Business development manager Alex Gafford remembers David announcing the five-hour day at an all-hands meeting. “I was kind of burned out that day,” Alex tells me. “It was after lunch, I’m tired, and I’m going to be in the office till at least five o’clock doing emails and calls and stuff.

“David says, ‘All right, at the end of this meeting everybody can go home for the day,’” Alex remembers. “We look at each other like, What? It was… unexpected. Then David says, ‘Hold on, let me explain what we’re going to do. We’re going to try a ninety-day experiment.’”

David explained the idea, talked about Tower Paddle Boards, and explained why he wanted to try a five-hour day. “I want you to have the lifestyle that I have,” Alex recalls him saying, “and I believe that you’ll be as successful as I am or more successful as a result.” David answered a few questions. No, salaries wouldn’t be cut. No, the company wasn’t about to go under. Yes, the new schedule would become permanent after ninety days if productivity remained the same and if customers didn’t complain. As one of the company’s leading sales managers, Alex knew that the summer was a slow period at Blue Street, so it was a good time to start a trial.

During the trial, “there were not really any other instructions,” Alex recalls. “We had to figure it out on our own.” David had advice he had picked up from productivity experts—avoid multitasking, focus most of your effort on your most valuable work, take quick, purposeful breaks to stretch the muscles and get the blood flowing—but people were largely left to their own devices.

A single quarter wasn’t enough time to see a big change in revenue—in contrast to Tower Paddle Boards, Blue Street Capital has a long sales cycle—but after three months David could measure the impact of five-hour days on their leading key performance indicator (KPI), the number of calls per salesperson. More calls means more business: working the phones, staying in touch with clients, and pitching to new customers is essential if people are going to meet their sales targets and the company is going to grow. What did he find? When they cut the length of the workweek by three-eighths, calls per person… actually doubled.

How did they do it? Alex says that it wasn’t any single thing that helped them be more efficient; that steep increase in productivity was made from a bunch of little steps, not one giant one. A couple people had actually quit, because after years of working long hours, they couldn’t give up the idea that sixty-hour weeks were the price of success and didn’t like having to be so careful with their working time. “It was a culture shift for the whole business,” David says.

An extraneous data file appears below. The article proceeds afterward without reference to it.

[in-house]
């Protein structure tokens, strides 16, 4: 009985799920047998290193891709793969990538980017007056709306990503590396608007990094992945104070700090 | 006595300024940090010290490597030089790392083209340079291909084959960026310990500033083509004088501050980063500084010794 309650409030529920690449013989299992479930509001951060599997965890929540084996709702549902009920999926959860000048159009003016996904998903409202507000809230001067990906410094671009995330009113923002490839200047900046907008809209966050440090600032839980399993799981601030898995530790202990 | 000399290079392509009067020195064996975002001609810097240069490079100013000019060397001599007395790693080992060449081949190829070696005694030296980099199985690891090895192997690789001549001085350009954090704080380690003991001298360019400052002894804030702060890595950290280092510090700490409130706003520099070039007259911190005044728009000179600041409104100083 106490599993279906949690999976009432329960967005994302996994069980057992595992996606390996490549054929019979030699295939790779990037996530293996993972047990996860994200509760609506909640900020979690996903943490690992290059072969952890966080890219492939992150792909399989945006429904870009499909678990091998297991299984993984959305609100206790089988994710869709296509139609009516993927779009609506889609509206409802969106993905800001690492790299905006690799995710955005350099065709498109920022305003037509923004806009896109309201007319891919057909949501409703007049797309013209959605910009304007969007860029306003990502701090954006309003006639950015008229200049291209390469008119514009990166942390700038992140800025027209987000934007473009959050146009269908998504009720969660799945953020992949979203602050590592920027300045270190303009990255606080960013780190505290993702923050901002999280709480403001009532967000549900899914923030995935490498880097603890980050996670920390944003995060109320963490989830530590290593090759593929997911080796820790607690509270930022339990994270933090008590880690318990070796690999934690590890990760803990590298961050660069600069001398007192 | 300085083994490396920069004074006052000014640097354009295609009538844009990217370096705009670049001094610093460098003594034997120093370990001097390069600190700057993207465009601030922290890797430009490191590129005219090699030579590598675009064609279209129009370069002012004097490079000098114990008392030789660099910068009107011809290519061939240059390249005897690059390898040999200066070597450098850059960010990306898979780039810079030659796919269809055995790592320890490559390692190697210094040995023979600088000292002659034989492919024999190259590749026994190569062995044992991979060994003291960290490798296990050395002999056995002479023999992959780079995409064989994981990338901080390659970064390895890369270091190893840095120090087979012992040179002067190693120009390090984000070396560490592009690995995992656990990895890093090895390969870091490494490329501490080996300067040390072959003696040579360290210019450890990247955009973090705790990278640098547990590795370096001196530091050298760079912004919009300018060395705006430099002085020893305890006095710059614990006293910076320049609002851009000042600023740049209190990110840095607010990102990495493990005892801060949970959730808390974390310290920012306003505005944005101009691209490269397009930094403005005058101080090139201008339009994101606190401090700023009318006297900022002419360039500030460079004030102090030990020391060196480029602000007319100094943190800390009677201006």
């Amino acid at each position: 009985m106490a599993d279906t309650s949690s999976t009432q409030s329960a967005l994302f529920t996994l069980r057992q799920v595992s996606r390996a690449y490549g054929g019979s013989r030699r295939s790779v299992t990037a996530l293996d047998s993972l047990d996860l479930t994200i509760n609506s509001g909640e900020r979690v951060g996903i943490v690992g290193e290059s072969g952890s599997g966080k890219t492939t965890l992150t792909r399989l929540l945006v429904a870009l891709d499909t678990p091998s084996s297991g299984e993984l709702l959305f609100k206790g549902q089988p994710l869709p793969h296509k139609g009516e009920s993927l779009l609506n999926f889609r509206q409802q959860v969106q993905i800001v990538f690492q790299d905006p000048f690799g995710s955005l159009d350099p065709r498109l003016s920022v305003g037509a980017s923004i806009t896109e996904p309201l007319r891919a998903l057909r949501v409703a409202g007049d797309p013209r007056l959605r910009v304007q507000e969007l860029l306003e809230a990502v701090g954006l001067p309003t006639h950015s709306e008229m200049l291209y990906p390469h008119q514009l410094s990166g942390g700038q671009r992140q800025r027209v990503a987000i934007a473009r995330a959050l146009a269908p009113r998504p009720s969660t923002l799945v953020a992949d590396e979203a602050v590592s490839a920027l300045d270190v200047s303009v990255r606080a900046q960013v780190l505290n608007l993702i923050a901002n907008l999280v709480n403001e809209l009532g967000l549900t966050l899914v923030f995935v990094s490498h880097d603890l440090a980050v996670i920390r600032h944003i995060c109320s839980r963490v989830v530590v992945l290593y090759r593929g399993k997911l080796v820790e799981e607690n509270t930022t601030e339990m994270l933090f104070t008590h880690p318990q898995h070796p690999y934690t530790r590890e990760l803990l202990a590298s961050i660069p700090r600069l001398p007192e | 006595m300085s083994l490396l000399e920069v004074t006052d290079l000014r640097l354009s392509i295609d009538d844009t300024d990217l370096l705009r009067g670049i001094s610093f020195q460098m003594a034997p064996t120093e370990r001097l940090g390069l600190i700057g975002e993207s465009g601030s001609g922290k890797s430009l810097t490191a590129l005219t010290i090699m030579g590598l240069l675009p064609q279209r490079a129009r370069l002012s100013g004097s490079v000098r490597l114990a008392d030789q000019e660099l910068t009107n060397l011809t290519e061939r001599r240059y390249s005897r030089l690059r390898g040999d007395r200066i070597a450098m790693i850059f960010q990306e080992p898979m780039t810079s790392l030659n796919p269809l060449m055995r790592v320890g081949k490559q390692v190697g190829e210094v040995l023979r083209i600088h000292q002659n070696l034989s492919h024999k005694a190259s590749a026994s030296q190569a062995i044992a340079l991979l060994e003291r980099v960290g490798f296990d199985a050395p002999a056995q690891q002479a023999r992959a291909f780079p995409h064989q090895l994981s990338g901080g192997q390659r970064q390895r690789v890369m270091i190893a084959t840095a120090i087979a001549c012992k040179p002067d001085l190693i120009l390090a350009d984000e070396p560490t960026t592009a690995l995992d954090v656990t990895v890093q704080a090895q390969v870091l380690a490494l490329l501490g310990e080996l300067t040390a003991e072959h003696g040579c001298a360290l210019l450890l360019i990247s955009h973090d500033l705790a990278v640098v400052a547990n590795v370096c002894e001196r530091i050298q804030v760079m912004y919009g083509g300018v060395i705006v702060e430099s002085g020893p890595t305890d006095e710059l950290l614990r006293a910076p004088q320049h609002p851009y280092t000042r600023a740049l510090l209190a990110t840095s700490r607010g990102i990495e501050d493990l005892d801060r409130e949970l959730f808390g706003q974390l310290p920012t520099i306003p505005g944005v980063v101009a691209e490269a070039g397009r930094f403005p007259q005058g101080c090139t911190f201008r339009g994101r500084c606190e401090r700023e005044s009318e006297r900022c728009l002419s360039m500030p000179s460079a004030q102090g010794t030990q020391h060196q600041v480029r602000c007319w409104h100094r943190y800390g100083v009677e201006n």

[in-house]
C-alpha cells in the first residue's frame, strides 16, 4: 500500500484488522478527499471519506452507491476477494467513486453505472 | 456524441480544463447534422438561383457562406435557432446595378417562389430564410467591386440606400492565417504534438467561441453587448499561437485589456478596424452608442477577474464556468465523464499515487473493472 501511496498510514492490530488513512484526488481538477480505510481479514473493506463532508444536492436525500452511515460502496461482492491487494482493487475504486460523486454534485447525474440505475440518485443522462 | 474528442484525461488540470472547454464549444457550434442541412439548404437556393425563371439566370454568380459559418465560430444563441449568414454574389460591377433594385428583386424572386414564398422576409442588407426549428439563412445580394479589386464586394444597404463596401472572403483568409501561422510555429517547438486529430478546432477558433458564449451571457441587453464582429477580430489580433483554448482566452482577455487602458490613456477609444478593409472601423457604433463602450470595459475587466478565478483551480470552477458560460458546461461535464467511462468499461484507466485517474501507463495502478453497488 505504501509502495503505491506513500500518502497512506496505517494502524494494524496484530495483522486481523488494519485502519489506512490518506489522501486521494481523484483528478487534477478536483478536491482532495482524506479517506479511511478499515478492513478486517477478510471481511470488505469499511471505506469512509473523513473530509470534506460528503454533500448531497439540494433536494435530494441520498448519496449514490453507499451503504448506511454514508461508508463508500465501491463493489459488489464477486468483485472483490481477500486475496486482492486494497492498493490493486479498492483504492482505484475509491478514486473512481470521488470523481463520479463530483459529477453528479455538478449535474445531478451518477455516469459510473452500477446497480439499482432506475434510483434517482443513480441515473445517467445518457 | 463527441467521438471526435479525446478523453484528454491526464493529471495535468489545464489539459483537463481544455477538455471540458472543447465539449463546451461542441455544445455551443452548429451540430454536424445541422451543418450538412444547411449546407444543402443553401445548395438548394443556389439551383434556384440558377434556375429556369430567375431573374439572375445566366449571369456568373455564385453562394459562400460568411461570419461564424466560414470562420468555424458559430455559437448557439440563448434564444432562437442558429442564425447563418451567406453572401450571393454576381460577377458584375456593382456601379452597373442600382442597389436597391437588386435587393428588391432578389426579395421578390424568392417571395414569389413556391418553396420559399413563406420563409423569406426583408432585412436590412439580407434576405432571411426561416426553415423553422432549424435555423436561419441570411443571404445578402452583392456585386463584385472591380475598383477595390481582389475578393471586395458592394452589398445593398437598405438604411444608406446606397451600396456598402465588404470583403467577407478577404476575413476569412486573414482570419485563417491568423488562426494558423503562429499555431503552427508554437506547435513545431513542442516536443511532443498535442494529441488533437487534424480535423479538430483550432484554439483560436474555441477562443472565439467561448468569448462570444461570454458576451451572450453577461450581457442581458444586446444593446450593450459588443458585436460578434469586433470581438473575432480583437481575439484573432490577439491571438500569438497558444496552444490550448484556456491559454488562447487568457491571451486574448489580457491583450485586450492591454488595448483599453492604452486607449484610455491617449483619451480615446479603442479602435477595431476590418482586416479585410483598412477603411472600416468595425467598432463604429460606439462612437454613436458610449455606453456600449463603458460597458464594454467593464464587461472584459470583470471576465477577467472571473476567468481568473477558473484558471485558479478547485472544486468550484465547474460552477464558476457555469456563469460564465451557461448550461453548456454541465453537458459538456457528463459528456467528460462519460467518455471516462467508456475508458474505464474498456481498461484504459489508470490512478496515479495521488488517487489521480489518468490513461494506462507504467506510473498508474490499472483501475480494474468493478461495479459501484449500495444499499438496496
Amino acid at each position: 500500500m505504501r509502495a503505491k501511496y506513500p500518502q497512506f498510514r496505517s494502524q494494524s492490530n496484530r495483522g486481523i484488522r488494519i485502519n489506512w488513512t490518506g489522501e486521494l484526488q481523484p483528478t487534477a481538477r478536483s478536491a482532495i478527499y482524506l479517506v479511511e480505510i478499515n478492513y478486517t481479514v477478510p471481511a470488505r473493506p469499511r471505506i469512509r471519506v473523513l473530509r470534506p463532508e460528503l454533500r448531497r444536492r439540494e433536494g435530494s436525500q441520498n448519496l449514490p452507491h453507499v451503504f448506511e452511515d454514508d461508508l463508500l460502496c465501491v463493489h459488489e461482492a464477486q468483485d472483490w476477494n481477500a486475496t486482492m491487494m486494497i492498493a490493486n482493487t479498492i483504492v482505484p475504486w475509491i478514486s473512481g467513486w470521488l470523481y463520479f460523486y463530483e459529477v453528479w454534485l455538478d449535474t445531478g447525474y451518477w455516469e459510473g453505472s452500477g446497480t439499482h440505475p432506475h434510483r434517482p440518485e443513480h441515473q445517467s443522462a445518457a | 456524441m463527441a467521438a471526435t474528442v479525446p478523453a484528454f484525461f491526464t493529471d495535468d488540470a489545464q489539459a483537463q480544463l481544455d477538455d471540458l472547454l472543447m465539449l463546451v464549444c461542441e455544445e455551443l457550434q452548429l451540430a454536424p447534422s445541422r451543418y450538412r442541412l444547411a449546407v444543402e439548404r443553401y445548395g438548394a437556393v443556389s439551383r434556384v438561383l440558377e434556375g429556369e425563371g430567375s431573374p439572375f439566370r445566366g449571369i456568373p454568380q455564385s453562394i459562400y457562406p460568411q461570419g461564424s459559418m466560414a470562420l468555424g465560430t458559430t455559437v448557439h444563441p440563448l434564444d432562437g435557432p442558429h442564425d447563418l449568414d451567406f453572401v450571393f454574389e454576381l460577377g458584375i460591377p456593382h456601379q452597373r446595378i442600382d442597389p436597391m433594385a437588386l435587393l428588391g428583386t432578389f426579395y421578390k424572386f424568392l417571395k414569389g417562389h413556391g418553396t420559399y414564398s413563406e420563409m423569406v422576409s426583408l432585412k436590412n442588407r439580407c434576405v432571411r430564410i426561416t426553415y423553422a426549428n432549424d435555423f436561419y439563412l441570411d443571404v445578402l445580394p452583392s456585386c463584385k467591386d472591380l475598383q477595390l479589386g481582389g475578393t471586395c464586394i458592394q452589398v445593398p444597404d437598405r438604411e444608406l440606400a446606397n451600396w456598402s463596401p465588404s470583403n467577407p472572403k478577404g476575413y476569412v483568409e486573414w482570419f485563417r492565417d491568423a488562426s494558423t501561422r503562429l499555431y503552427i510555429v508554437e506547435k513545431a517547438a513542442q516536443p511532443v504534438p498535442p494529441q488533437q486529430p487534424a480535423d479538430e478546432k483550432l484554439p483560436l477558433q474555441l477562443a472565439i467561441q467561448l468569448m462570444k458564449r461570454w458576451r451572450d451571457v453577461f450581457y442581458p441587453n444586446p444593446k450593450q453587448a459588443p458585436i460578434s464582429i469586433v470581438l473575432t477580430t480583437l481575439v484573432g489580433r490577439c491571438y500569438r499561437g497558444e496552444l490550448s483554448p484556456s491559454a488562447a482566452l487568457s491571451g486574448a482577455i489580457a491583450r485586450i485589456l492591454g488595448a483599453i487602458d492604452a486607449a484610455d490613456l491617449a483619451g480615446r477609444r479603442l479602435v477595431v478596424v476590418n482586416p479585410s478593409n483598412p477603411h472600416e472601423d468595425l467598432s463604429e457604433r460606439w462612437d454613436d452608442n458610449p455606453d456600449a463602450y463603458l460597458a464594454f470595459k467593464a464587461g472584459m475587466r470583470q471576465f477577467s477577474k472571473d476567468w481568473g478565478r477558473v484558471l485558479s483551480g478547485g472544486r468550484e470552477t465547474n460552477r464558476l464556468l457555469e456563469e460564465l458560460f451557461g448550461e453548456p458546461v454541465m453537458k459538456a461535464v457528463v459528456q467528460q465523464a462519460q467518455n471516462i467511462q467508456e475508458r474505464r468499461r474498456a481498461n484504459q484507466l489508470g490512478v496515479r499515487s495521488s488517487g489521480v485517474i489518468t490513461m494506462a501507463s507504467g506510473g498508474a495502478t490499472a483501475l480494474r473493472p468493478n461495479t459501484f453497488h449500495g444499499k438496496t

David made the new schedule permanent after three months in late 2016, and Blue Street has operated on an 8:00 am to 1:00 pm schedule ever since. After three years, revenues have gone up every year—30 percent the first year, 30 percent the second—and the company has grown from nine to seventeen employees.

At the end of its ninety-day trial, Blue Street Capital had shortened its workday by three hours a day, but the number of calls each salesperson made had doubled.

Few things sound more Southern California than “Let’s shorten the workday to have more time to surf!” But shortening the workday to boost productivity and improve the company? That’s pretty counterintuitive. When you get a late-night email from a boss or a last-minute request from a client, you don’t think, I know how to deal with this—I’ll take Friday off. You don’t prove your dedication and passion by leaving work early. We live in a world in which business operates 24/7, the global economy never stops, and competition is relentless. And even if you can become productive enough to finish early, customers and bosses still expect you to be available at all hours.

And yet in the last few years, hundreds of companies in a variety of industries around the world have followed the same path as Tower Paddle Boards and Blue Street Capital: they’ve shortened their workweeks without cutting salaries, lowering productivity, sacrificing quality, or driving away clients. They’re solving immediate problems in their businesses, often with surprising or dramatic results. They’re also building a movement that could improve how we all work and could create a brighter future for work.